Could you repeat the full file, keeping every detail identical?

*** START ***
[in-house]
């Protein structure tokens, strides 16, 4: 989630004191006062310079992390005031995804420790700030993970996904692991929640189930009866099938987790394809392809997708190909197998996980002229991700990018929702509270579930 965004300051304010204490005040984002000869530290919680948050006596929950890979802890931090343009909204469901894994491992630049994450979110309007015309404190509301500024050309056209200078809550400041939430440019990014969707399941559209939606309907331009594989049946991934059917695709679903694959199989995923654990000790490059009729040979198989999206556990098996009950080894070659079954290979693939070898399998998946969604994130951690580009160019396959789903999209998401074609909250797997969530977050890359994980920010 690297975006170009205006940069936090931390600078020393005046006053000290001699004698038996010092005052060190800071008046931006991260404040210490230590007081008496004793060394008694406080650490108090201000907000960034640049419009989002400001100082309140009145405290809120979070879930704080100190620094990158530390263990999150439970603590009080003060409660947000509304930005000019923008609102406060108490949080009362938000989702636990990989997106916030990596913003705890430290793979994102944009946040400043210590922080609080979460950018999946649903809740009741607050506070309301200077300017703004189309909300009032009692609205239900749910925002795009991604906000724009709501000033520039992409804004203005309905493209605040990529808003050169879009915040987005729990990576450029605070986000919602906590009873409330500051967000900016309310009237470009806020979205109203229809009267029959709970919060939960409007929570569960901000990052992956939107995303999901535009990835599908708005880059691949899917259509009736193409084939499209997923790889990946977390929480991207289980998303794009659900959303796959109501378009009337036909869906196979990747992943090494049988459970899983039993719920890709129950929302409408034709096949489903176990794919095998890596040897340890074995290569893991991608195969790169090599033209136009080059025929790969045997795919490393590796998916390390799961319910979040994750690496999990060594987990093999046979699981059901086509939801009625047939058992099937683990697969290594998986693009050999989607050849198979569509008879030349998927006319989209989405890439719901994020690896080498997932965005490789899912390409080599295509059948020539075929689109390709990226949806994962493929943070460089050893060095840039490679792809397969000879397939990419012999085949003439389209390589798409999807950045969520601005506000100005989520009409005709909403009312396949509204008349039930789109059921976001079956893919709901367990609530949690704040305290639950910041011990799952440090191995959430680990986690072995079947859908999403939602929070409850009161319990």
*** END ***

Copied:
[in-house]
């Protein structure tokens, strides 16, 4: 989630004191006062310079992390005031995804420790700030993970996904692991929640189930009866099938987790394809392809997708190909197998996980002229991700990018929702509270579930 965004300051304010204490005040984002000869530290919680948050006596929950890979802890931090343009909204469901894994491992630049994450979110309007015309404190509301500024050309056209200078809550400041939430440019990014969707399941559209939606309907331009594989049946991934059917695709679903694959199989995923654990000790490059009729040979198989999206556990098996009950080894070659079954290979693939070898399998998946969604994130951690580009160019396959789903999209998401074609909250797997969530977050890359994980920010 690297975006170009205006940069936090931390600078020393005046006053000290001699004698038996010092005052060190800071008046931006991260404040210490230590007081008496004793060394008694406080650490108090201000907000960034640049419009989002400001100082309140009145405290809120979070879930704080100190620094990158530390263990999150439970603590009080003060409660947000509304930005000019923008609102406060108490949080009362938000989702636990990989997106916030990596913003705890430290793979994102944009946040400043210590922080609080979460950018999946649903809740009741607050506070309301200077300017703004189309909300009032009692609205239900749910925002795009991604906000724009709501000033520039992409804004203005309905493209605040990529808003050169879009915040987005729990990576450029605070986000919602906590009873409330500051967000900016309310009237470009806020979205109203229809009267029959709970919060939960409007929570569960901000990052992956939107995303999901535009990835599908708005880059691949899917259509009736193409084939499209997923790889990946977390929480991207289980998303794009659900959303796959109501378009009337036909869906196979990747992943090494049988459970899983039993719920890709129950929302409408034709096949489903176990794919095998890596040897340890074995290569893991991608195969790169090599033209136009080059025929790969045997795919490393590796998916390390799961319910979040994750690496999990060594987990093999046979699981059901086509939801009625047939058992099937683990697969290594998986693009050999989607050849198979569509008879030349998927006319989209989405890439719901994020690896080498997932965005490789899912390409080599295509059948020539075929689109390709990226949806994962493929943070460089050893060095840039490679792809397969000879397939990419012999085949003439389209390589798409999807950045969520601005506000100005989520009409005709909403009312396949509204008349039930789109059921976001079956893919709901367990609530949690704040305290639950910041011990799952440090191995959430680990986690072995079947859908999403939602929070409850009161319990």